Some children books are beautiful because of their illustrations and some have beautiful stories. These children book reviews look at books with both.
I have so much appreciation for children books that exhibit illustrations that are worth looking at in their own right. It almost makes you want to say that the art is wasted on a child’s book, until you realize that this is exactly where art should be displayed.
I really enjoy a beautiful story as long as it isn’t melodramatic or obviously indulgent on the authors part. As much as I enjoy them, it has to be in moderation. I can only read one of these stories a night – because I tend to prefer the pure fun books!
These children book reviews are roughly in order of our favourites.
Wave (Suzy Lee)
Oh my. This book is so simple looking that it may be easy to pass over the first time. Then you “read” (it’s wordless) it once and then again and then it dawns on you that this book is not simple, it’s magnificently complex and very concise. Suzy Lee doesn’t seem to waste a single stroke of her pencil. The little girl at the sea side has so much emotion and movement that you start to forget that she is sketched. The story is amazing as well, and with the clear emotions of the girl, the waves, her mother, and the seagulls, there’s lots of story packed into this wordless book.
Hello, Harvest Moon (Ralph Fletcher)
This book was illustrated by Kate Kiesler. The paintings that cover the pages are so beautiful and capture the stories setting so well, that it made me jealous for childhood memories on a farm (and almost regret that my children would have city-based memories like me!) The book definitely captures a child-like fantasy of getting out of bed late when no ones around and seeing the world in the moonlight. The text is not overshadowed by the illustrations – the paragraph per page narrative has a dreamy quality of its own. Lots of nocturnal animals and night sky to talk about. This is a great book.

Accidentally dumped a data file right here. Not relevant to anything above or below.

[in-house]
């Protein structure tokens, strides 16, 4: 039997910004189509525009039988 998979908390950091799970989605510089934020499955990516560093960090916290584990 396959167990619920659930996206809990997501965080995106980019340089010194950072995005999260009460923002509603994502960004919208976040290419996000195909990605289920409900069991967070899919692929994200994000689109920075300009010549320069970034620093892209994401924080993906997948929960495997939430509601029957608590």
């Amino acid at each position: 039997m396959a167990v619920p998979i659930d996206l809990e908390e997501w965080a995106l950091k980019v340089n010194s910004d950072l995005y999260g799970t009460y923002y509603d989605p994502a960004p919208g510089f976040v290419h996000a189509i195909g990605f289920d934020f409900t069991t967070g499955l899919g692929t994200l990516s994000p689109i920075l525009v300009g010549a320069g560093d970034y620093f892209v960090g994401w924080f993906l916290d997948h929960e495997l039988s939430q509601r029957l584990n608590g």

The Lost Lake (Allen Say)
The illustrations in this book would not be as appealing to me without the story, and the story would not be as lovely without the illustrations. Luckily, they are together and they compliment each other so well that they make the other shine. This story is about a boy’s relationship with his real-life father, not an ideal one. He’s flawed, but not in a mellow-dramatic way, just in a normal way. It’s a metaphorical and actual journey, but it doesn’t cross the line into beating you over the head with the metaphor. I’m always on the look out for books that normalize real-life and this is one of them. The story isn’t about the fact that the boy’s parents are separate, but it’s a prominent feature in the story.
The Whale’s Song (Dyan Sheldon and Gary Blythe)
The illustrations in this book are fantastic. Living in the Rainy City I was able to see unexpected whale shows a couple of times and I think this book captures the magic of it. The story is good. I like that it doesn’t situate itself too firmly – the girl could be visiting her grandmother, or she could live with her. There is also a grumpy uncle set on squashing fantasy with the reality of whales and whaling. While this verges on the border of being a bit too predictable and dramatic, it’s forgivable.
First Ballet (Deanna Caswell)
A lovely rhyming book about a trip to see the nutcracker. The short verse capture the excitment and the pictures have a magical quality that I think reflects the Goose’s enchantment with ballet.
Over at the Castle (Boni Ashburn)
This book blew my mind. I picked it out at the library because the Goose likes dragons. It’s about a pair of dragons waiting to attack a castle, but it is also a fantastic counting book. Although the simple “1 dragon” kind of books have their place, this one incorporates counting into the beautiful verse in a really unique way.
Where oh Where is Santa Claus (Lisa Wheeler)
Not a typical Santa story, this book has beautiful words and beautiful images. Santa is missing and the forest creatures join the search one by one until he is found feet up in a snow bank. There isn’t any preaching about christmas or santa-like indoctrination so it’s a very every-family friendly book.